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Activity Taking Flight at Edwards Once More

Upsurge in Testing of Military Aircraft Gives Economic Boost to Antelope Valley

October 24, 2002|Peter Pae | Times Staff Writer

From the cockpit of an F-16, the Mojave Desert is an unrelenting sea of brown -- flat and seemingly lifeless. But as the pilot prepares to land, the bustle of Edwards Air Force Base suddenly springs into view.

Hundreds of feet below, construction workers are putting the finishing touches on a new hangar for the world's first aircraft to bear laser weapons. Another crew huddles around a B-52 bomber, fitting it with new computers. As they work, an F/A-22 jet fighter streaks by, generating a teeth-rattling sonic boom.

After downsizing for most of the 1990s, Edwards is flying high again, developing and testing the world's most advanced aircraft -- and providing a potent boost to the Antelope Valley economy.

The base has added 1,000 civilian employees in the last year, and its budget is on pace to exceed last year's by more than 50%. For the first time in a long time, officials are fretting about heavy morning traffic that has become increasingly common on the main road leading into the base.

In the aftermath of the Sept. 11 terrorist attacks, money is pouring into Edwards to speed development of new aircraft and weapon systems. Virtually every piece of airborne equipment used in Afghanistan was developed and tested at Edwards.

The base got a big lift Wednesday when President Bush signed a $355.1-billion defense spending bill, the largest increase in two decades. The budget, which reflects an increase of 12%, provides a significant boost for development including the F/A-22 and the F-35 joint strike fighter, both of which are being developed and tested at Edwards.

"For the next several years, our prospects look pretty bright," said Maj. Gen. Wilbert "Doug" Pearson, the new base commander who in a 1985 test at Edwards became the first pilot to shoot down an orbiting satellite. "We're seeing a dramatic increase in people's understanding of our mission."

To maintain the momentum, the usually secretive base is holding its first conference for aerospace companies today, hoping to drum up more business amid fears of repeating the boom-and-bust cycles that typically followed other defense buildups. Base officials will show off their testing facilities to Lockheed Martin Corp., Northrop Grumman Corp. and others, in hopes of getting more work for Edwards.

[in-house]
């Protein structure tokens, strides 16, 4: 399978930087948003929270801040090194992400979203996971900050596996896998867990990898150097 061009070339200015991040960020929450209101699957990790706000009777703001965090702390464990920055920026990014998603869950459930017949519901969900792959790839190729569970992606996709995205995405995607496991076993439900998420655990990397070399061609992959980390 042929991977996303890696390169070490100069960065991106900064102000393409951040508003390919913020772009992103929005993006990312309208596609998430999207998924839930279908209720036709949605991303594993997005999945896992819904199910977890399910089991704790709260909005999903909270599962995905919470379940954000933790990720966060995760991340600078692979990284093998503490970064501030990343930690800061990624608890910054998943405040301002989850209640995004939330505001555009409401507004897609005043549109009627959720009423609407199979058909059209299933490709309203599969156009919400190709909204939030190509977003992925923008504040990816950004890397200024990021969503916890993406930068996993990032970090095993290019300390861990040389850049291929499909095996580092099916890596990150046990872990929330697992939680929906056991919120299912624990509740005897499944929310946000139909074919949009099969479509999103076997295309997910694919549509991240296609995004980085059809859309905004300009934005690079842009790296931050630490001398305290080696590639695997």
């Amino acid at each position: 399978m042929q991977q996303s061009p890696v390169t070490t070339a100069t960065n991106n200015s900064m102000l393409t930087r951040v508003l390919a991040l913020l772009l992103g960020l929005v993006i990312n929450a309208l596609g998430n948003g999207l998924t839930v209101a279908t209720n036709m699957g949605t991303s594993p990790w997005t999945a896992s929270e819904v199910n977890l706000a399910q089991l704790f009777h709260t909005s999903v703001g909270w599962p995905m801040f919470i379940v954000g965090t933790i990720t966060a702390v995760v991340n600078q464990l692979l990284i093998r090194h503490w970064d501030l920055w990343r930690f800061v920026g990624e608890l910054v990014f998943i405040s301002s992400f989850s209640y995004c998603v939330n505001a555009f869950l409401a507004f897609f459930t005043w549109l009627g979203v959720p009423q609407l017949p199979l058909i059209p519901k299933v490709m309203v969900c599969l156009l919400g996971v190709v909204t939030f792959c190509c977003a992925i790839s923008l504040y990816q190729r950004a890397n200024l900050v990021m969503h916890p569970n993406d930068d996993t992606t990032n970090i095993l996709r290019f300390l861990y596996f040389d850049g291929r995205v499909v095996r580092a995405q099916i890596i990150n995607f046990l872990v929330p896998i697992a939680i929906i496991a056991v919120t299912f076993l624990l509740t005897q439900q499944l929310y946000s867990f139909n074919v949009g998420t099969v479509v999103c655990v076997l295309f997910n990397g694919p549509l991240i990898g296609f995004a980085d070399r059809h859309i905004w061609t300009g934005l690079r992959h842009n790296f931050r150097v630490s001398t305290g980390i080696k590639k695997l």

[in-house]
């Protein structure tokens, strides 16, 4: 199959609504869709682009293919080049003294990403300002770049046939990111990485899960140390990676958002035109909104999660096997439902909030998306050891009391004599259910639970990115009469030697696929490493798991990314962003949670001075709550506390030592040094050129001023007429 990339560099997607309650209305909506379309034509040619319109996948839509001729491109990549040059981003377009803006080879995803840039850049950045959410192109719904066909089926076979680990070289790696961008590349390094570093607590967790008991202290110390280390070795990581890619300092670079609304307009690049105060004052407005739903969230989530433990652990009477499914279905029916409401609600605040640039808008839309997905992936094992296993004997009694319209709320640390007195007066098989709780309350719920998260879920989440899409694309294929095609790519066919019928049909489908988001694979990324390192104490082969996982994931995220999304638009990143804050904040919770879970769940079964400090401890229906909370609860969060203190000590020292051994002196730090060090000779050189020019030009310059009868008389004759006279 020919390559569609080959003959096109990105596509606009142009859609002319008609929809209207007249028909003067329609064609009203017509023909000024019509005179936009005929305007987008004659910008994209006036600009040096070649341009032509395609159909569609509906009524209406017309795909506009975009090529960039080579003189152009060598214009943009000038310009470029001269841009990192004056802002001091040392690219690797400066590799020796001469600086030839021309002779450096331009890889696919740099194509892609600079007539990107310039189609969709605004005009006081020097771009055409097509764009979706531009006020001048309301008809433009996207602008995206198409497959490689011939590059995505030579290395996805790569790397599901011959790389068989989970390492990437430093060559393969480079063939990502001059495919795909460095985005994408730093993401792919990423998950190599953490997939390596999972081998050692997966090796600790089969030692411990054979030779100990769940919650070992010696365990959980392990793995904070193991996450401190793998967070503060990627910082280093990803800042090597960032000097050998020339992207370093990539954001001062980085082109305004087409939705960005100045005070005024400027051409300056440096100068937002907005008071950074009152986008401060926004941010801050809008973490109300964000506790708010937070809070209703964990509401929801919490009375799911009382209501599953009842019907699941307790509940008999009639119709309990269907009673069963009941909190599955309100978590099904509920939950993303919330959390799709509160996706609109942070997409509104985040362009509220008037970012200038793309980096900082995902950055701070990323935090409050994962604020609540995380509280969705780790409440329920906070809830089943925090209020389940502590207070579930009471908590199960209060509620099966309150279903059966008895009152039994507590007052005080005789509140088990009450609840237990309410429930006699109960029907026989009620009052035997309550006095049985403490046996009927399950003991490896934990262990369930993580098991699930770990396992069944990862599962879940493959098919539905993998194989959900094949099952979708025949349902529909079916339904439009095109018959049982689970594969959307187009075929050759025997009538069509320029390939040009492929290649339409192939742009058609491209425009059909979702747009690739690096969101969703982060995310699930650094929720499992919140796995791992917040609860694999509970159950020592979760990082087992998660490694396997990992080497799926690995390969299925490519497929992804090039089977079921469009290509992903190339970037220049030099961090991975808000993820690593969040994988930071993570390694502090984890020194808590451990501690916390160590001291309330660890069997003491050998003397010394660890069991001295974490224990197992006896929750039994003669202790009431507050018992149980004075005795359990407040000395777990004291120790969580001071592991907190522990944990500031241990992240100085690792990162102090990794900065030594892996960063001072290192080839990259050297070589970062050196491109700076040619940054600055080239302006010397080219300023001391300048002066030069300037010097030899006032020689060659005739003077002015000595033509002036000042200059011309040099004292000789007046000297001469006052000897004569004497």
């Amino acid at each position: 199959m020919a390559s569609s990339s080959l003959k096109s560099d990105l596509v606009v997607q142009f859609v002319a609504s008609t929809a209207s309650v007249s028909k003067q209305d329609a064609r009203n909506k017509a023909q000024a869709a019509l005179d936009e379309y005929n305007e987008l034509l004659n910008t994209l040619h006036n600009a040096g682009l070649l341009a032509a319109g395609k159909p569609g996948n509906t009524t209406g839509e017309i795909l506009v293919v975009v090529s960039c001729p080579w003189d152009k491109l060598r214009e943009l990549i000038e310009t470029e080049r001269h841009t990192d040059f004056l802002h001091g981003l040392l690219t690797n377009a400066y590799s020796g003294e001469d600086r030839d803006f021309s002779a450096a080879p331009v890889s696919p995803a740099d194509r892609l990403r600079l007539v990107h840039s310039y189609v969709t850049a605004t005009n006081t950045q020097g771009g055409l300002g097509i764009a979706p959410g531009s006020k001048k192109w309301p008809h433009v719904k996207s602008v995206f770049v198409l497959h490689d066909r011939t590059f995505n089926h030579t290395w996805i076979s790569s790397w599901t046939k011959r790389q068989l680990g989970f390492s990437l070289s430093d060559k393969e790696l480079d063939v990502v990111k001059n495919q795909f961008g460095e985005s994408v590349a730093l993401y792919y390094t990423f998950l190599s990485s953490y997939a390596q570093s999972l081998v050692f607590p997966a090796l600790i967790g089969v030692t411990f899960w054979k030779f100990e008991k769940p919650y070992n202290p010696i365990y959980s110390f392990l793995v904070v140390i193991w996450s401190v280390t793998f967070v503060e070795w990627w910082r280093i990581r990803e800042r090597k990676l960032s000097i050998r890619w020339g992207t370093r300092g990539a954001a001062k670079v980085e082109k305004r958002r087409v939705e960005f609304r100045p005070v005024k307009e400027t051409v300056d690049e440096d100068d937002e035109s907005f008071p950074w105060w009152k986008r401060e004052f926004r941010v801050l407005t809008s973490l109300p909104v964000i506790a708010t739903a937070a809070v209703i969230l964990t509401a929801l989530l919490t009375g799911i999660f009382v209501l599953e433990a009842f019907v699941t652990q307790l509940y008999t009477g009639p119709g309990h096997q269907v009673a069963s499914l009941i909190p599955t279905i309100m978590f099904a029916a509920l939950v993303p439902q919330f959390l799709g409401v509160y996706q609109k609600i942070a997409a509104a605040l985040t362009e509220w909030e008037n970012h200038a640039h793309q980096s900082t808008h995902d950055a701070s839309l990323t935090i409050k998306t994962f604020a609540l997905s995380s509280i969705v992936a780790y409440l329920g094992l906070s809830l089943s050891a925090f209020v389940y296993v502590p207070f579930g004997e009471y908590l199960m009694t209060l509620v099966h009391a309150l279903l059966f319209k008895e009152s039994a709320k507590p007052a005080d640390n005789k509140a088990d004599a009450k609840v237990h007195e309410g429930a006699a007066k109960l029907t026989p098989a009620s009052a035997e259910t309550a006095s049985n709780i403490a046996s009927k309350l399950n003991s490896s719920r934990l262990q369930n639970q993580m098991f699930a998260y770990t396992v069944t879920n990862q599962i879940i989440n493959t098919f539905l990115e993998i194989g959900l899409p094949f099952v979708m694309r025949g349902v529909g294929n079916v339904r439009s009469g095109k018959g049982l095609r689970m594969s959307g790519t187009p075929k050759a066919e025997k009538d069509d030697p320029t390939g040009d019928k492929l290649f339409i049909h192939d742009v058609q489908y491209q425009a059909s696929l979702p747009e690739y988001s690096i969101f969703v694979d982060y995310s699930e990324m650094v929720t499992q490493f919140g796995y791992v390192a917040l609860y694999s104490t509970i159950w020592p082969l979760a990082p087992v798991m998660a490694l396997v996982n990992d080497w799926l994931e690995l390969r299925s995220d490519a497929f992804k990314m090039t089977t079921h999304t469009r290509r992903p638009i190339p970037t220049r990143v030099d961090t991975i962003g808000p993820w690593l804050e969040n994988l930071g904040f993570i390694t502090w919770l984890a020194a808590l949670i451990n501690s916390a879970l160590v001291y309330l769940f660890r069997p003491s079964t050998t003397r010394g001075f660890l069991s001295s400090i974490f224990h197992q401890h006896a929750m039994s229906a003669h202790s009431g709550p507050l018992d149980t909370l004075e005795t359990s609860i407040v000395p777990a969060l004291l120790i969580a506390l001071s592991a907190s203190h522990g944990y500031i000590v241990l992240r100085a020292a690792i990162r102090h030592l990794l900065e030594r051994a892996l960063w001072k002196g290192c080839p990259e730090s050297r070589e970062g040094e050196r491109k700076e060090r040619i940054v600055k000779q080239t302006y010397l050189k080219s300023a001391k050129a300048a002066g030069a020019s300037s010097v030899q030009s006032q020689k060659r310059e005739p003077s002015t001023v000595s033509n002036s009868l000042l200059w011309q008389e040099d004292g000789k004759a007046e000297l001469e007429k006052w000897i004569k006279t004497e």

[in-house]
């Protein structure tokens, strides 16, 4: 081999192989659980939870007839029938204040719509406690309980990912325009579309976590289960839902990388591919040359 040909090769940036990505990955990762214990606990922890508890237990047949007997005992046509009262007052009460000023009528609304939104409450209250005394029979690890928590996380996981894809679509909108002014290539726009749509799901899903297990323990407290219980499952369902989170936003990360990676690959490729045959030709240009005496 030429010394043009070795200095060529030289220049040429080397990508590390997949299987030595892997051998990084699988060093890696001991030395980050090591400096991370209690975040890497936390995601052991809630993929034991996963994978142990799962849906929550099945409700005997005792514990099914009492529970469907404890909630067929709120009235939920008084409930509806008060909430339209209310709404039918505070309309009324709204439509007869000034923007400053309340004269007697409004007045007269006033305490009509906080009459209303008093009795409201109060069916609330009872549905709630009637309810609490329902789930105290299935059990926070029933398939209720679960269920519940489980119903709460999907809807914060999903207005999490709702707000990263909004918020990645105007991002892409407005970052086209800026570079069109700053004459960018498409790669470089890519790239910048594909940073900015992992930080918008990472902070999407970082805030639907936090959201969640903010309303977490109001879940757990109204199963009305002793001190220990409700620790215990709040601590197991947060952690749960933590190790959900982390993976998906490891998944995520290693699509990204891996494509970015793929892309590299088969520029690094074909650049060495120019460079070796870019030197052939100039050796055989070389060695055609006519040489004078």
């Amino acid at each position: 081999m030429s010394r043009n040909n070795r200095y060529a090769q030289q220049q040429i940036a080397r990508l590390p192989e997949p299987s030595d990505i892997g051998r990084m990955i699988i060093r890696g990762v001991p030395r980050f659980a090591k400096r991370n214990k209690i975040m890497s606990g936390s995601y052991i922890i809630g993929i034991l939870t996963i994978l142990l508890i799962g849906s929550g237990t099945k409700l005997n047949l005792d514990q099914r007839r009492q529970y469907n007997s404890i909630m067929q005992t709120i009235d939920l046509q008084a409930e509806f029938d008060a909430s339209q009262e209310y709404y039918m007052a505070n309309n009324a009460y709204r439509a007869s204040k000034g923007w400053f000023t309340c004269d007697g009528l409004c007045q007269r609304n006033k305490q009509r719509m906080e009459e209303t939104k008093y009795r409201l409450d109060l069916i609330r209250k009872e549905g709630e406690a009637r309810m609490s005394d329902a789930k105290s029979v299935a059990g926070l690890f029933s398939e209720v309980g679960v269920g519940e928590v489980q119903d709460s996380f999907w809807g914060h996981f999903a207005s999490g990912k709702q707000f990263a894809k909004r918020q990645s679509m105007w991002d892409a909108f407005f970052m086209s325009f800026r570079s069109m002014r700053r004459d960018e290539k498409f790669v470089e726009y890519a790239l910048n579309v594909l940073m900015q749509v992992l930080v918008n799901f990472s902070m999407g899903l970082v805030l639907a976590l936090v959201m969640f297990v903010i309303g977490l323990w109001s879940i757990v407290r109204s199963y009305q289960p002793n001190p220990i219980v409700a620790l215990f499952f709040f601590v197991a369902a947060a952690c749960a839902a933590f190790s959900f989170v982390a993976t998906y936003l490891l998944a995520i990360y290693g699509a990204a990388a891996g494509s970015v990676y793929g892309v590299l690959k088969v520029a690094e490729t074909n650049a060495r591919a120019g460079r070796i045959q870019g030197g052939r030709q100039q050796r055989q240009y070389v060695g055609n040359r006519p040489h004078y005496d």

This weekend, Edwards is bringing back its famed air show, an event that drew half a million people in the past but whose attendance had dwindled to barely 100,000 before it was canceled last year after the terrorist attacks. With renewed interest in the military since the attacks, Edwards officials believe the air show could draw as many as 250,000 people.

The comeback at Edwards is welcome news for the long-suffering Antelope Valley, whose residents are seeing a resurgence in the local economy. Edwards, with a population of 16,000 people, is the largest employer in the region, which includes Palmdale and Lancaster.

"It's booming again," said David Myers, president of the Greater Antelope Valley Economic Alliance. Combined with an influx of people from the Los Angeles area looking for affordable homes, "houses are selling as soon as they come on the market."

The precise effect of the buildup at Edwards is unclear. The most recent study by Myers' group was conducted in 2000, when it estimated that Edwards pumped more than $1.5 billion into the local economy. Even so, there are other signs of Edwards' positive effect.

Home sales and prices, for example, are up substantially -- which Myers attributes partly to increased activity at Edwards. Sales of new and existing homes in Lancaster and Palmdale rose 15.5% in the first nine months of the year compared with the same period last year. By comparison, home sales were up 8.4% in Los Angeles County overall.

While Edwards officials are reluctant to say or predict how many new jobs have been or would be created on base -- many are for classified programs that are not publicly acknowledged -- Antelope Valley officials believe the base already has added about 1,000 jobs in the last year.

"I do see employment figures rising slowly but steadily over the next several years as a number of our programs begin to ramp up," Pearson said.

The Antelope Valley's aerospace boom isn't confined to Edwards. At nearby Air Force Plant 42 at Palmdale Airport, defense contractors design aircraft and new weapon systems that are tested at Edwards. Employment at Plant 42 rose this year to 9,000 from 7,000, Myers said.

At Edwards, the test flight program for the F/A-22, the sophisticated fighter that can fly at supersonic speed without using afterburners, is seen adding 70 more engineers to its roster of 800 people in the next six months. Another several hundred people will be added when the F-35, the next-generation fighter jet that is also known as the joint strike fighter, begins test flights at Edwards.

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